Tag Archives: John Corbett

To All The Boys: Always and Forever

Prepare your tender hearts for possible breakage: this is the third (and final) installment in the To All The Boys series and in it we’ll bid adieu to our favourite young couple, Lara Jean and Peter. They’ve come a long way from merely posing as a couple in the first film to being threatened by charming rival suitors in the second. Seniors in high school, they’re about to graduate and go to Stanford together – or are they?

Back from a spring break in Seoul, Lara Jean learns she hasn’t been accepted to Stanford and suddenly the entire future she and Peter have envisioned together is in flux. With a class trip to New York City, prom, and graduation on the horizon, these milestones might have to be borne solo. If Lara Jean and Peter aren’t going to college together, they may as well just go through with the inevitable break up now and get it over with.

After three movies worth of emotional investment, it’s hard to say goodbye to Lara Jean and Peter, but first loves aren’t necessarily forever, and it’s sort of sweet to see Lara Jean finding happiness on her own terms, with or without Peter. In the first two movies she wondered who she loved but now she’s wondering what else she values and who else she is. Now this is growing up.

Director Michael Fimognari called this movie “an unintentional love letter” and he’s got a point; filmed back to back with the second one, this movie didn’t predict that the class of 2021 would be disrupted by a global pandemic, so this movie’s graduating class is perhaps the only one that will get to slow dance at prom and don caps and gowns without social distancing. Most of their real-life contemporaries have given up so much so in a sense we’re all living vicariously through Lara Jean and Peter.

It’s heartbreaking to say goodbye to these two high school sweethearts but all good things must come to an end and all things considered, this is a pretty fitting farewell for our two star-crossed lovers.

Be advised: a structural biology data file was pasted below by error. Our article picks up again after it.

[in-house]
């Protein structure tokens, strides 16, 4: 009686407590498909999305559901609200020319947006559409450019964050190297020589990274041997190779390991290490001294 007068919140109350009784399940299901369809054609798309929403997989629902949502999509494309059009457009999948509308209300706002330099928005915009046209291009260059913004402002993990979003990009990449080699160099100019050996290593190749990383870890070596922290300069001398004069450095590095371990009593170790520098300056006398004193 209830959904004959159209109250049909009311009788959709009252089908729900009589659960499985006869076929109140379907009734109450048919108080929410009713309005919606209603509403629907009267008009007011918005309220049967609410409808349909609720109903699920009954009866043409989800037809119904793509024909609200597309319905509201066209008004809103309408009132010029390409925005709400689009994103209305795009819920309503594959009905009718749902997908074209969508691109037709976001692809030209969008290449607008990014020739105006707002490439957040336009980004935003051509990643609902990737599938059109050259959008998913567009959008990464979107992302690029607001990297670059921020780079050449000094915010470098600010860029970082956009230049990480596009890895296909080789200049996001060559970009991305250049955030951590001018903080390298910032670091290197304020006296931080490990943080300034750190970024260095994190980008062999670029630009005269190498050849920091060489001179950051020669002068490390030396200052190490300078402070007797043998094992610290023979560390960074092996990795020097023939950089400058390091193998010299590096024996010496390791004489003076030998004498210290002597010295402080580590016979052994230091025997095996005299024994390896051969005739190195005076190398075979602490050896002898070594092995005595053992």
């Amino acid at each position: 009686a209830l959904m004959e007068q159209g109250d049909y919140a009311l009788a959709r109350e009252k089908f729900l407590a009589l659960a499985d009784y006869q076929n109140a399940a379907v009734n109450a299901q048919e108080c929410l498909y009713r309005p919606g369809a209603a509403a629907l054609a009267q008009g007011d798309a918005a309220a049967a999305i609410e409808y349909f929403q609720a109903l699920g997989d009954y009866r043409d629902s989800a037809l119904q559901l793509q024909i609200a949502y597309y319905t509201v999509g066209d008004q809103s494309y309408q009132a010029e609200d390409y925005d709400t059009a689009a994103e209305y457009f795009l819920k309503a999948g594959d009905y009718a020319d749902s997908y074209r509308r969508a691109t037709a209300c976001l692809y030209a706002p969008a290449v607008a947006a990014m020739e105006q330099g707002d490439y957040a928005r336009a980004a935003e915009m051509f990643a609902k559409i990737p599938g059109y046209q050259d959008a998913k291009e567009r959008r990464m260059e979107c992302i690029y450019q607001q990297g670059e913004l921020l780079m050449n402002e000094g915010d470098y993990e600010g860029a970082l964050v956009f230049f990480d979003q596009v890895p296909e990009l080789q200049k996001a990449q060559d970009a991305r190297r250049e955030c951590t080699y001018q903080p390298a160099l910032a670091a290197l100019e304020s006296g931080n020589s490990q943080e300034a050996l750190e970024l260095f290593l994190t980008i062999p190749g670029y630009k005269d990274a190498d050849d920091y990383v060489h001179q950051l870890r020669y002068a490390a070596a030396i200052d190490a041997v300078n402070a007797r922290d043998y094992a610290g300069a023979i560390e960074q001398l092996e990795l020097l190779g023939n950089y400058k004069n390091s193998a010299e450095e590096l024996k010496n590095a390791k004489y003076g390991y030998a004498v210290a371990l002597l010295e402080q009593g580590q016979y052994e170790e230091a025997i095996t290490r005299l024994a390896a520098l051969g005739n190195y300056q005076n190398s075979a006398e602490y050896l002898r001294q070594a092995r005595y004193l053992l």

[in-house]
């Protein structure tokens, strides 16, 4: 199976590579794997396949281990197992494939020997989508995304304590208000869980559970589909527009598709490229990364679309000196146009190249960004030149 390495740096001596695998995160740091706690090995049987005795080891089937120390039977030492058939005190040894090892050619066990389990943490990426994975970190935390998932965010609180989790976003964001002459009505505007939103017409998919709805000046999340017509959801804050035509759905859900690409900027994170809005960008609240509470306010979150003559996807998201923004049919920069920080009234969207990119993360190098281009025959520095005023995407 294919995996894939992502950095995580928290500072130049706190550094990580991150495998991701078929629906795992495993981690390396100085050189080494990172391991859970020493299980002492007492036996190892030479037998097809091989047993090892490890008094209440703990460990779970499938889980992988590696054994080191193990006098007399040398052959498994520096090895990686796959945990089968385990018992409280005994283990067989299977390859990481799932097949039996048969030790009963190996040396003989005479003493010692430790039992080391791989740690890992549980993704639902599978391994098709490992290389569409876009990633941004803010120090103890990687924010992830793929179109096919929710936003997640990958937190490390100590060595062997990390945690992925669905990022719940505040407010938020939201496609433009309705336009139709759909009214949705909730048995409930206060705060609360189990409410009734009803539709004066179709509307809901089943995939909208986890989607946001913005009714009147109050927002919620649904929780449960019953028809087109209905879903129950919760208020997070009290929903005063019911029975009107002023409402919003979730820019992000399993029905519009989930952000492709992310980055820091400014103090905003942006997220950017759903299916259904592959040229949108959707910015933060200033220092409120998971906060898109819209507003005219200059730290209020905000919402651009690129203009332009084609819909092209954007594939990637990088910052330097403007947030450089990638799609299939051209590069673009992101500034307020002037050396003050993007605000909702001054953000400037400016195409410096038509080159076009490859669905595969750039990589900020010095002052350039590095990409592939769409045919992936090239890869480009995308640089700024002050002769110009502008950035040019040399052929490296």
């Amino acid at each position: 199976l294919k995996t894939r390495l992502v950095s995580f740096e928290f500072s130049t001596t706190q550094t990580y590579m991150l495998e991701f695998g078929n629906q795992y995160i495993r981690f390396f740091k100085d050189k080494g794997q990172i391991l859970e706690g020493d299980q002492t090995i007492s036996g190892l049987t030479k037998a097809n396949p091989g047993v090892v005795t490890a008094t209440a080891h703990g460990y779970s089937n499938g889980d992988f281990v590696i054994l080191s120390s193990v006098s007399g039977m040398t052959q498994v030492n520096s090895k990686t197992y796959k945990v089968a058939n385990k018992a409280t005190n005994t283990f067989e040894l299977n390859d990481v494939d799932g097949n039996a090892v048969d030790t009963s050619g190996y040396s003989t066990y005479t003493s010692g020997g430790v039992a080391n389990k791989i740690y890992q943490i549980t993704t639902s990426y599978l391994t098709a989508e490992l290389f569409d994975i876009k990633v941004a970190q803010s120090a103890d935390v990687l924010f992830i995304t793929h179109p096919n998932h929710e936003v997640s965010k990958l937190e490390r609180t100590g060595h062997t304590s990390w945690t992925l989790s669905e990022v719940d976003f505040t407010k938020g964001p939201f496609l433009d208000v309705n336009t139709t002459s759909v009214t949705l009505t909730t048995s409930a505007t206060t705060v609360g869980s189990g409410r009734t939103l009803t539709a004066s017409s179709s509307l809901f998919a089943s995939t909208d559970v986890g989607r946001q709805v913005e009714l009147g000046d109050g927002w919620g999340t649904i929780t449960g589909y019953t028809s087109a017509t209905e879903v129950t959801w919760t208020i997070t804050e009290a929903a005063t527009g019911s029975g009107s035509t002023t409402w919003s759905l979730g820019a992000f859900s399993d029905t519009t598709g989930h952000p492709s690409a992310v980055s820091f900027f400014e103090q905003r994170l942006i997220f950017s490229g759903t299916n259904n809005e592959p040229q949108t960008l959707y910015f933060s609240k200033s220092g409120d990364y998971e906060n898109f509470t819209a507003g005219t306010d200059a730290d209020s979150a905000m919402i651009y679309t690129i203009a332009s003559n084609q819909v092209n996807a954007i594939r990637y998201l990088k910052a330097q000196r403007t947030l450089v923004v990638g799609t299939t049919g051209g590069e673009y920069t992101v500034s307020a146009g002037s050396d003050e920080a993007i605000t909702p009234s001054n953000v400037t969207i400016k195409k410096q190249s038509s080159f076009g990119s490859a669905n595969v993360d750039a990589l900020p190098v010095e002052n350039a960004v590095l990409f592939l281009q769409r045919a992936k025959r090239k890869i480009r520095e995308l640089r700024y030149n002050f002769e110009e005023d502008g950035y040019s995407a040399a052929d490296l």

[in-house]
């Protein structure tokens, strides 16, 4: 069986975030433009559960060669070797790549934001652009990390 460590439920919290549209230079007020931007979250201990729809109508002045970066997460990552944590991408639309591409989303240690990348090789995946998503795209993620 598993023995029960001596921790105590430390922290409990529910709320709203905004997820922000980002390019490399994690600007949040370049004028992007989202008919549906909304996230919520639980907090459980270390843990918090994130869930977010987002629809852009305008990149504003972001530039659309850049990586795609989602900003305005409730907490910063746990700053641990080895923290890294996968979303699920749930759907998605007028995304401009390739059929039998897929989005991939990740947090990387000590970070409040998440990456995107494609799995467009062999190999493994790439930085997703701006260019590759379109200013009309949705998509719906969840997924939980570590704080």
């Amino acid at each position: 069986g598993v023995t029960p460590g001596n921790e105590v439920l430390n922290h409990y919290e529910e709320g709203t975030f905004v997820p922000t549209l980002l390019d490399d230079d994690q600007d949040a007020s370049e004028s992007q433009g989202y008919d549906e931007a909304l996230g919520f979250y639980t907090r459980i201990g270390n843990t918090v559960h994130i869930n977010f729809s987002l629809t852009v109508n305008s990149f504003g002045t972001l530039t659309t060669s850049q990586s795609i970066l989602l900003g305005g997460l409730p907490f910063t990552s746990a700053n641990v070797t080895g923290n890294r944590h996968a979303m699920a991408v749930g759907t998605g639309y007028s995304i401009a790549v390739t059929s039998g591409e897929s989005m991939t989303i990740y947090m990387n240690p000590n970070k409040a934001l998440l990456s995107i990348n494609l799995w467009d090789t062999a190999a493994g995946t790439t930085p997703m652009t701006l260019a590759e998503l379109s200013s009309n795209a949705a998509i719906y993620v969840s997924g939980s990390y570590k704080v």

To All The Boys: P.S. I Still Love You

Lara Jean and Peter are officially girlfriend and boyfriend.

You may recall in the first film, Lara Jean’s little sister sent out a bunch of love letters that she’d been writing to her crushes to release some of your tortured young passion. The love letters were personal and confessional and never meant to be read by anyone, but most of all not by the people to whom they were addressed. And yet they were.

Which brought Lara Jean (Lana Condor) and Peter (Noah Centineo) together, superficially at first. They pretended to date because they each had certain needs their high school hearts could justify but you might guess that they eventually found themselves falling in love. Cue the sequel!

Everything is right with the world, except for the fact that Lara Jean can’t quite forget Peter’s ex and jealousy doesn’t exactly become her. But there are worse things to come. One of the other love letter recipients finally resurfaces: John Ambrose (Jordan Fisher) and man is he cute. In fact, he and Lara Jean end up volunteering together and circumstances are perfect for dying embers to reignite.

There’s a sweet innocence to these movies that holds some sort of universal appeal – perhaps because we’ve all had a first love and not only can we relate, but it’s sort of fun to revisit. But we also get wrapped up in Lara Jean and Peter’s romance because it’s a lived fairy tale. How does Peter have money to take dates to 5-star restaurants and why does Lara Jean have a series of cocktail dresses? They’re babies. They should be going on awkward group dates to the movies, getting dropped off by whomever’s mom had the biggest mini van, or hanging out in each other’s living rooms with their siblings not only watching but actively trying to humiliate.

Anyway, I’m finding it impossible not to be charmed by this franchise. The leads are exceedingly likable and the whole thing goes down as easily as a box of chocolates on Valentine’s day, so why resist? To All The Boys is one indulgence I’m not going to feel guilty about.



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To All The Boys I’ve Loved Before

Netflix is trying to resuscitate the rom-com. I remain unconverted. How does their latest attempt fare?